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(Continued from page 7) 500,000 units sold, people seemed to agree.
Of course Coleco couldn't just rest on its laurels of offering group of people whooping and hollering like they were on
everything and neither could Atari rest on the history of the Contenstant's Row on "The Price is Right". And of course,
venerable 2600. November of 1982 saw the release of the Mr.-Voice-In-The-Background would remind the viewer that
Atari 5200 and the two decided to go for each other's the "only way to play any of them is on a home video system
throats. Atari used a similar ad campaign they used with the made by Atari". Atari put a neat twist to that line in one com-
2600 (the same exclusive games) but attacked the Colecovi-mercial where you see a few screen shots of the popular
sion outright, not unlike Mattel's approach with the Intellivi-exclusive games and before the spot ends Mr. Voice says "If
sion. Addressing the Atari compatible expansion module, the you try to play [insert game here] on any other system, you'll
ad pretty much asks the viewer to "think again" when they're see this." and the screen switches to show a bunch of static.
told by Coleco that their system could play "all Atari
Another approach Atari commonly used was to advertise that games". A person that could be "Where's Waldo's" dad asks
the VCS had a lot of stuff to offer. One particular TV ad had a the Voice in bewilderment "It can't?!" followed by the 2600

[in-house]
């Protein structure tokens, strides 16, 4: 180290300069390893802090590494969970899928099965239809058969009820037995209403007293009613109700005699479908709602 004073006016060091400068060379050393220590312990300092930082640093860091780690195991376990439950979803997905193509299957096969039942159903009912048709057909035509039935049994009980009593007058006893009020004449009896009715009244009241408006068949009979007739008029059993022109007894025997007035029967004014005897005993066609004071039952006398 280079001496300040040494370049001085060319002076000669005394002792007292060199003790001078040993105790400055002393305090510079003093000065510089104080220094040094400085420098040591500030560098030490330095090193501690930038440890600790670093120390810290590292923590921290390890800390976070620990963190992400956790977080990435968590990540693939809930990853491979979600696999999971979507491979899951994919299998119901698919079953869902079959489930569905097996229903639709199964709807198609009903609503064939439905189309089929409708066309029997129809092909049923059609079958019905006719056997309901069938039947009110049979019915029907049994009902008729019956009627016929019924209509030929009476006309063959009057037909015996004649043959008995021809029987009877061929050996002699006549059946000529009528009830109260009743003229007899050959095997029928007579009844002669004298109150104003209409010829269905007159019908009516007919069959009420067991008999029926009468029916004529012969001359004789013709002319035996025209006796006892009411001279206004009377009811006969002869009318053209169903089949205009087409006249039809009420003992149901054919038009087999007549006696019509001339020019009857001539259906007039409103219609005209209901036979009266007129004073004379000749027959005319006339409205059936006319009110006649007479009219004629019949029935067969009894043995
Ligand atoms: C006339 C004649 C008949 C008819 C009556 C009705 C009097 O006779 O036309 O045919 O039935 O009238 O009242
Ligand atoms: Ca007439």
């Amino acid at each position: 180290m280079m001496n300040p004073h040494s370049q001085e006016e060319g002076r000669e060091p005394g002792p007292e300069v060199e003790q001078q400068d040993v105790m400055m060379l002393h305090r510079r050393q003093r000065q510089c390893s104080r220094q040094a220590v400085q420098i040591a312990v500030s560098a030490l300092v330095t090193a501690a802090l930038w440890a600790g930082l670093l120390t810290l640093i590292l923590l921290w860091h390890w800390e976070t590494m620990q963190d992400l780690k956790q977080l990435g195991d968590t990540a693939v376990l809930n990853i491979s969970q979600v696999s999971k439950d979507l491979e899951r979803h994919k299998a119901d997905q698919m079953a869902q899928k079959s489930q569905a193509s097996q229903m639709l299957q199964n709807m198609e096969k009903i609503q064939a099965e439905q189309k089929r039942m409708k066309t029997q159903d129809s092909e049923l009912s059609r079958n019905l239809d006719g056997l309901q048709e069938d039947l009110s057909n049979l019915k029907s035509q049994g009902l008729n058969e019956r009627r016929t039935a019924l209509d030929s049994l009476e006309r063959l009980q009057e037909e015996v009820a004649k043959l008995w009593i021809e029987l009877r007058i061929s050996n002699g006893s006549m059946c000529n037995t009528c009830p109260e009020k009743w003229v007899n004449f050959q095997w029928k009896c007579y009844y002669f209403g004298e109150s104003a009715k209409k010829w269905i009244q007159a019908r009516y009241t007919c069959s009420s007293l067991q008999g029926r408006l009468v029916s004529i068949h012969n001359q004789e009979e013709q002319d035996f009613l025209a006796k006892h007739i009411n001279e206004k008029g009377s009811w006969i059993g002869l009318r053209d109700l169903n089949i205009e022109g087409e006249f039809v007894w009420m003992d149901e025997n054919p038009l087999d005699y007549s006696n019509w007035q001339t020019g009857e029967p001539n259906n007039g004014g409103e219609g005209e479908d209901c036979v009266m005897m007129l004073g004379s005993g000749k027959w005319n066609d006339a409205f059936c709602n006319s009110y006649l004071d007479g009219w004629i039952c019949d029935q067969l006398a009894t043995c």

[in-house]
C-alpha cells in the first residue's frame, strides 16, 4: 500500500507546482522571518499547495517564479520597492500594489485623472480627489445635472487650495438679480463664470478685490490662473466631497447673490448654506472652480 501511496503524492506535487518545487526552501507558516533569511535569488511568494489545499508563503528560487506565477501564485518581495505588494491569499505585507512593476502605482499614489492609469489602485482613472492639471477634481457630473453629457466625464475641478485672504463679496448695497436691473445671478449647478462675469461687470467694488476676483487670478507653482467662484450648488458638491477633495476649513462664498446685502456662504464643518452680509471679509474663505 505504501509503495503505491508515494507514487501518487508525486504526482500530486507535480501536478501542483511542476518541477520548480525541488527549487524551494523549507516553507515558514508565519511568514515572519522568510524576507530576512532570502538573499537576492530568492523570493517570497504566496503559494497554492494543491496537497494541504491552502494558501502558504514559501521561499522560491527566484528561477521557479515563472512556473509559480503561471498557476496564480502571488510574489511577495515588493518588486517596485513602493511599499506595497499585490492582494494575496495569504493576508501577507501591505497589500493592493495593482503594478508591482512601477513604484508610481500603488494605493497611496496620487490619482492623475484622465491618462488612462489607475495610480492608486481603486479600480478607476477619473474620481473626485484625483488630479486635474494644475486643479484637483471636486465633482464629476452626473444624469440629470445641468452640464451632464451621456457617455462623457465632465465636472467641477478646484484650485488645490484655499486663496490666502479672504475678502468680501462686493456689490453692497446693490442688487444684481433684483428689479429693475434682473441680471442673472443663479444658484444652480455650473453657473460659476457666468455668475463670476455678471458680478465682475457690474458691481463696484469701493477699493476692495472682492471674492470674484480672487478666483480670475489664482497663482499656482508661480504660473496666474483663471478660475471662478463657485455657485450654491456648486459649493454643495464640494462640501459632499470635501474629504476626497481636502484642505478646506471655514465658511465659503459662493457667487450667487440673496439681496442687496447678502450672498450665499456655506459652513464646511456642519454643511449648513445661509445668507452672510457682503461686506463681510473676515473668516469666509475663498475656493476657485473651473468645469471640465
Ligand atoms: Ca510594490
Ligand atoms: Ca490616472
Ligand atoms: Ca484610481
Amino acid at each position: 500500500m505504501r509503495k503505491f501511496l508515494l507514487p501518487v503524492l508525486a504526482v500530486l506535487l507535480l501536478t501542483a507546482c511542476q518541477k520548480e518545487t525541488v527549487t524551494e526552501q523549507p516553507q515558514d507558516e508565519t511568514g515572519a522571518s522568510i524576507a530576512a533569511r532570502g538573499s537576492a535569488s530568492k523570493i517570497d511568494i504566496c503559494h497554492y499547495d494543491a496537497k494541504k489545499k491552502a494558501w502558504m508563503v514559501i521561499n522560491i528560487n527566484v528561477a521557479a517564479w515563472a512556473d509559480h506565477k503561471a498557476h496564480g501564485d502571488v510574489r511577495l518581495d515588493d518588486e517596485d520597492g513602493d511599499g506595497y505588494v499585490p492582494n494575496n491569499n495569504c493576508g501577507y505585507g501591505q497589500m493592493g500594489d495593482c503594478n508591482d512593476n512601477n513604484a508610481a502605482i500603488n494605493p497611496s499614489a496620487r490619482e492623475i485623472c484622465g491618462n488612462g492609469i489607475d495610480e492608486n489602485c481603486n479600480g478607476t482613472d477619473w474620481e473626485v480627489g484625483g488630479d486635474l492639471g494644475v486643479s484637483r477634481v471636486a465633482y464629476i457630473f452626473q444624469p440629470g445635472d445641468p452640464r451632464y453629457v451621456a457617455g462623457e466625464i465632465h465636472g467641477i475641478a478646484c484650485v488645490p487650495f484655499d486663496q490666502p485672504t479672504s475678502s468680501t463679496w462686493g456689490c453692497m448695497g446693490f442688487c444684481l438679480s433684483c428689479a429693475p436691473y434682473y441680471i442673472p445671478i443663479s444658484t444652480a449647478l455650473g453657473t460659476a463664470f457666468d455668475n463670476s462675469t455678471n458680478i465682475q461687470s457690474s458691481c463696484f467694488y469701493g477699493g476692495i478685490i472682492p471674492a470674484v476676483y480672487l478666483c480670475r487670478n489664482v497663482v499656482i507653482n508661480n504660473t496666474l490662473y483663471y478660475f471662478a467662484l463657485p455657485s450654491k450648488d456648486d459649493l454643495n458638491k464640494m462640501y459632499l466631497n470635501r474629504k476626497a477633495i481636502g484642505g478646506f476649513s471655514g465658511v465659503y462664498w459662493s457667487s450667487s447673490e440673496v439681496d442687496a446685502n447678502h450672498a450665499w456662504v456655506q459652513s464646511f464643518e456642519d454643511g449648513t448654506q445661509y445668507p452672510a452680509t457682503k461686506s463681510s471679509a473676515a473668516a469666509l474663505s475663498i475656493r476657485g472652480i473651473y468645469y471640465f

shopper step up to a counter and asks for "an Atari 2600 version of Pac Man which switches to a more arcade like
system and everything that comes with it". The shop keep version only for the 5200. Another person pops up voicing
just starts stacking tons of games onto the counter with the their approval followed by a hand trying to ram the Pac Man
poor shopper continually asking "is that everything?" and cart into the Colecovision with no result. Waldo's dad comes
being answered by even more crap being laid down. "Nearly back again asking about the adapter and once again Mr.
300 cartridges, [soon to be] voice module, remote controlled Hand tries to insert the cartridge into the Expansion Module
joysticks, track ball and a computer keyboard." The cus- with no luck. The ad continues with voices of people asking
tomer, wide eyed at the sheer amount of plastic and card- about their favorite Atari games: "Pole Position?" followed by
board that is piled in front of him, exclaims that the offering is a clip of the 5200 version with Mr. Voice stating "Not THIS
"amazing". The customer, on his tip toes looking over the Pole Position". An old trick pulled from the archives, buffed
wall of cartridge boxes, then asks if that's everything. The and repainted for use.
clerk then returns with "That's everything....for now". Coleco, however, didn't mind fighting fire with fire. Their
retorting ad displayed a split screen: on the left was a Cole-
covision owner while on the right was a 5200 owner. Both
End of an Era owners could play arcade-based games but the Colecovision
could also play Atari 2600 games while the 5200 could not (at As the 80's progressed and video games became more popu-